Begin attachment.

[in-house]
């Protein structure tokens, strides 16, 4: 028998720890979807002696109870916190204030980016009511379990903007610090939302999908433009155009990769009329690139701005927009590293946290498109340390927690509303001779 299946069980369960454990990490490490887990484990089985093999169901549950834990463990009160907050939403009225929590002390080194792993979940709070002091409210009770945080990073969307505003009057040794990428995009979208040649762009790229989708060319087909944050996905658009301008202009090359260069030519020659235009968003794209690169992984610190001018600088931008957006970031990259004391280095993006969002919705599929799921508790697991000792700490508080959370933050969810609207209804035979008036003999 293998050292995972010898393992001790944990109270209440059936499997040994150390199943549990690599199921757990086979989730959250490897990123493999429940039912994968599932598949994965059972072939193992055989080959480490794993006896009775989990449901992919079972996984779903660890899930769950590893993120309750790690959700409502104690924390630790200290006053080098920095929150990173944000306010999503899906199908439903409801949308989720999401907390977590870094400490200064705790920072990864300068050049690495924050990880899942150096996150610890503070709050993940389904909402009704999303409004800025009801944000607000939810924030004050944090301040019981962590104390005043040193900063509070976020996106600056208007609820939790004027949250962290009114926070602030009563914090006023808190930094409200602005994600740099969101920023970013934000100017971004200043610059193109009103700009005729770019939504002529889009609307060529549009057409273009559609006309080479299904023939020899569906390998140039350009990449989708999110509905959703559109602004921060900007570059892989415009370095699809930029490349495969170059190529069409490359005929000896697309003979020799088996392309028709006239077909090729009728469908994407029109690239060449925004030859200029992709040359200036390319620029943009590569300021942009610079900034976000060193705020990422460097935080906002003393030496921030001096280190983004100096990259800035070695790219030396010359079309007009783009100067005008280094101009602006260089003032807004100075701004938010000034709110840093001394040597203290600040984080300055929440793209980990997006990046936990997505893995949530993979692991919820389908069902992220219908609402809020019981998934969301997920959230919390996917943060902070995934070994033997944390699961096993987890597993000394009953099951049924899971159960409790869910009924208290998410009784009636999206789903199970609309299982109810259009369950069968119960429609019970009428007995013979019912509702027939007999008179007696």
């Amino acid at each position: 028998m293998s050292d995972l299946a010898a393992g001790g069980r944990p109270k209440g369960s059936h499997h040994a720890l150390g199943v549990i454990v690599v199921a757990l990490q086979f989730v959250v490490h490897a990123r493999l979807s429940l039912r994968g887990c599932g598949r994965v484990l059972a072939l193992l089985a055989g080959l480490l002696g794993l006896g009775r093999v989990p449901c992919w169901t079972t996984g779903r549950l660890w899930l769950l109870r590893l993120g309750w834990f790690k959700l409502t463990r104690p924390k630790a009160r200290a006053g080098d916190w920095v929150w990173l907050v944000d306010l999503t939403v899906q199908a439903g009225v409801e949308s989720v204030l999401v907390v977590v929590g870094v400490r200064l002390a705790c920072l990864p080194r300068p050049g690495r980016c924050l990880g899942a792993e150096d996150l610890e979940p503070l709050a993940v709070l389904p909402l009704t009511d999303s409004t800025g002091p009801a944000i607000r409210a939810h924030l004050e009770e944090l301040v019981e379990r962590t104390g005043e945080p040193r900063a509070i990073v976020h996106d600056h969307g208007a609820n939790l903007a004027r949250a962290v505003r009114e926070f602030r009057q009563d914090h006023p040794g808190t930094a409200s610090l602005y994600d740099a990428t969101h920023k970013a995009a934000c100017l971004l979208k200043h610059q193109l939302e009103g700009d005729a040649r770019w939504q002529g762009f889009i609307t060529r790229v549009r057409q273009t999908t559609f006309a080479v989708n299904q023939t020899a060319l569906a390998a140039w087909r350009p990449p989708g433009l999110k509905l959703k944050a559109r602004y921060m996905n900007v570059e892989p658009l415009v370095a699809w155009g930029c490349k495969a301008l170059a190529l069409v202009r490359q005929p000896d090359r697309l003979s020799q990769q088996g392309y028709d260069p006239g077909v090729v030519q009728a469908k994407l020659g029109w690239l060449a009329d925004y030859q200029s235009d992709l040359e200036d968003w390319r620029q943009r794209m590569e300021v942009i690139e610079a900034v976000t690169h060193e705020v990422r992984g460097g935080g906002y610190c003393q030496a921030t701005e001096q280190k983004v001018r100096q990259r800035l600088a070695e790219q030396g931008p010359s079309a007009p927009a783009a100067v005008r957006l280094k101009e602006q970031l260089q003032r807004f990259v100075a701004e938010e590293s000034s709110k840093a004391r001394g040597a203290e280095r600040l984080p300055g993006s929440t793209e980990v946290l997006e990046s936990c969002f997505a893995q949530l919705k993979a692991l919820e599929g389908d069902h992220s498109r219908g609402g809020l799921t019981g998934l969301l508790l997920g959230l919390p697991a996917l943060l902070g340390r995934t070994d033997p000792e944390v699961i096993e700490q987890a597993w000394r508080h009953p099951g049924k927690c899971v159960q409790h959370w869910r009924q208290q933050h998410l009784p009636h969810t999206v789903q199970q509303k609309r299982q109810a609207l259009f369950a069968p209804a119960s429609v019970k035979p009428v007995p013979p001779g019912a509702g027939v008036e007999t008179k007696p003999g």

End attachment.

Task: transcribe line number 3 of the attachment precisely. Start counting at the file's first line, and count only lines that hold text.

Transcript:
């Amino acid at each position: 028998m293998s050292d995972l299946a010898a393992g001790g069980r944990p109270k209440g369960s059936h499997h040994a720890l150390g199943v549990i454990v690599v199921a757990l990490q086979f989730v959250v490490h490897a990123r493999l979807s429940l039912r994968g887990c599932g598949r994965v484990l059972a072939l193992l089985a055989g080959l480490l002696g794993l006896g009775r093999v989990p449901c992919w169901t079972t996984g779903r549950l660890w899930l769950l109870r590893l993120g309750w834990f790690k959700l409502t463990r104690p924390k630790a009160r200290a006053g080098d916190w920095v929150w990173l907050v944000d306010l999503t939403v899906q199908a439903g009225v409801e949308s989720v204030l999401v907390v977590v929590g870094v400490r200064l002390a705790c920072l990864p080194r300068p050049g690495r980016c924050l990880g899942a792993e150096d996150l610890e979940p503070l709050a993940v709070l389904p909402l009704t009511d999303s409004t800025g002091p009801a944000i607000r409210a939810h924030l004050e009770e944090l301040v019981e379990r962590t104390g005043e945080p040193r900063a509070i990073v976020h996106d600056h969307g208007a609820n939790l903007a004027r949250a962290v505003r009114e926070f602030r009057q009563d914090h006023p040794g808190t930094a409200s610090l602005y994600d740099a990428t969101h920023k970013a995009a934000c100017l971004l979208k200043h610059q193109l939302e009103g700009d005729a040649r770019w939504q002529g762009f889009i609307t060529r790229v549009r057409q273009t999908t559609f006309a080479v989708n299904q023939t020899a060319l569906a390998a140039w087909r350009p990449p989708g433009l999110k509905l959703k944050a559109r602004y921060m996905n900007v570059e892989p658009l415009v370095a699809w155009g930029c490349k495969a301008l170059a190529l069409v202009r490359q005929p000896d090359r697309l003979s020799q990769q088996g392309y028709d260069p006239g077909v090729v030519q009728a469908k994407l020659g029109w690239l060449a009329d925004y030859q200029s235009d992709l040359e200036d968003w390319r620029q943009r794209m590569e300021v942009i690139e610079a900034v976000t690169h060193e705020v990422r992984g460097g935080g906002y610190c003393q030496a921030t701005e001096q280190k983004v001018r100096q990259r800035l600088a070695e790219q030396g931008p010359s079309a007009p927009a783009a100067v005008r957006l280094k101009e602006q970031l260089q003032r807004f990259v100075a701004e938010e590293s000034s709110k840093a004391r001394g040597a203290e280095r600040l984080p300055g993006s929440t793209e980990v946290l997006e990046s936990c969002f997505a893995q949530l919705k993979a692991l919820e599929g389908d069902h992220s498109r219908g609402g809020l799921t019981g998934l969301l508790l997920g959230l919390p697991a996917l943060l902070g340390r995934t070994d033997p000792e944390v699961i096993e700490q987890a597993w000394r508080h009953p099951g049924k927690c899971v159960q409790h959370w869910r009924q208290q933050h998410l009784p009636h969810t999206v789903q199970q509303k609309r299982q109810a609207l259009f369950a069968p209804a119960s429609v019970k035979p009428v007995p013979p001779g019912a509702g027939v008036e007999t008179k007696p003999g």